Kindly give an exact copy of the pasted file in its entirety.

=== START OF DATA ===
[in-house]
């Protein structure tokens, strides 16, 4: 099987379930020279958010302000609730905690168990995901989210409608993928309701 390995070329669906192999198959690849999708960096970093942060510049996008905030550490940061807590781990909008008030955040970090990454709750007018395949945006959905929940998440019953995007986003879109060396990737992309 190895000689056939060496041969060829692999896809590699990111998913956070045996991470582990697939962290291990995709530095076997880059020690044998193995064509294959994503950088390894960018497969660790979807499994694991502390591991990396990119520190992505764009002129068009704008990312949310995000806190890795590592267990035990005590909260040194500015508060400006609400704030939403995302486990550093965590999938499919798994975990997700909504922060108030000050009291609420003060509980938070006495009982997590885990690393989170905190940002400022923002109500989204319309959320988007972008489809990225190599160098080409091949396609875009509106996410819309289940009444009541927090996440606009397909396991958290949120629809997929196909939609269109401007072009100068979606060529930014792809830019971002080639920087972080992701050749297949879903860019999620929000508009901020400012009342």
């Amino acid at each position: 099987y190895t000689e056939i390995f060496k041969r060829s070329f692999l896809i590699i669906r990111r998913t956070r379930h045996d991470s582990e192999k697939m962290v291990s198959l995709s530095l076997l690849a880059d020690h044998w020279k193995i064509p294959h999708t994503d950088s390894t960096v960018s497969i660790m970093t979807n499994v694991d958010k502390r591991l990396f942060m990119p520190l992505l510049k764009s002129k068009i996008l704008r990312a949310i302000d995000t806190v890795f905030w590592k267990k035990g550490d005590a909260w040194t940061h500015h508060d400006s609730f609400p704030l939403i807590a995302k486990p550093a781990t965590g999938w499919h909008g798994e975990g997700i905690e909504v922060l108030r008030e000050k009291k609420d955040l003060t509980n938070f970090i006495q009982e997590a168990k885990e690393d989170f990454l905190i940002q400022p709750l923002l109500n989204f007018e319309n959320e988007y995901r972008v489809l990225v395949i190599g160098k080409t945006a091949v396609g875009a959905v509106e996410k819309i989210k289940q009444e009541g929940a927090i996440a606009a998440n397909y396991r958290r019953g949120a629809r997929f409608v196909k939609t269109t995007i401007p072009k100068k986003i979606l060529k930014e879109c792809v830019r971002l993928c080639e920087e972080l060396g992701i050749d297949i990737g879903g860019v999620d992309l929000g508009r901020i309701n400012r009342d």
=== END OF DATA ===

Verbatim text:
[in-house]
């Protein structure tokens, strides 16, 4: 099987379930020279958010302000609730905690168990995901989210409608993928309701 390995070329669906192999198959690849999708960096970093942060510049996008905030550490940061807590781990909008008030955040970090990454709750007018395949945006959905929940998440019953995007986003879109060396990737992309 190895000689056939060496041969060829692999896809590699990111998913956070045996991470582990697939962290291990995709530095076997880059020690044998193995064509294959994503950088390894960018497969660790979807499994694991502390591991990396990119520190992505764009002129068009704008990312949310995000806190890795590592267990035990005590909260040194500015508060400006609400704030939403995302486990550093965590999938499919798994975990997700909504922060108030000050009291609420003060509980938070006495009982997590885990690393989170905190940002400022923002109500989204319309959320988007972008489809990225190599160098080409091949396609875009509106996410819309289940009444009541927090996440606009397909396991958290949120629809997929196909939609269109401007072009100068979606060529930014792809830019971002080639920087972080992701050749297949879903860019999620929000508009901020400012009342």
């Amino acid at each position: 099987y190895t000689e056939i390995f060496k041969r060829s070329f692999l896809i590699i669906r990111r998913t956070r379930h045996d991470s582990e192999k697939m962290v291990s198959l995709s530095l076997l690849a880059d020690h044998w020279k193995i064509p294959h999708t994503d950088s390894t960096v960018s497969i660790m970093t979807n499994v694991d958010k502390r591991l990396f942060m990119p520190l992505l510049k764009s002129k068009i996008l704008r990312a949310i302000d995000t806190v890795f905030w590592k267990k035990g550490d005590a909260w040194t940061h500015h508060d400006s609730f609400p704030l939403i807590a995302k486990p550093a781990t965590g999938w499919h909008g798994e975990g997700i905690e909504v922060l108030r008030e000050k009291k609420d955040l003060t509980n938070f970090i006495q009982e997590a168990k885990e690393d989170f990454l905190i940002q400022p709750l923002l109500n989204f007018e319309n959320e988007y995901r972008v489809l990225v395949i190599g160098k080409t945006a091949v396609g875009a959905v509106e996410k819309i989210k289940q009444e009541g929940a927090i996440a606009a998440n397909y396991r958290r019953g949120a629809r997929f409608v196909k939609t269109t995007i401007p072009k100068k986003i979606l060529k930014e879109c792809v830019r971002l993928c080639e920087e972080l060396g992701i050749d297949i990737g879903g860019v999620d992309l929000g508009r901020i309701n400012r009342d």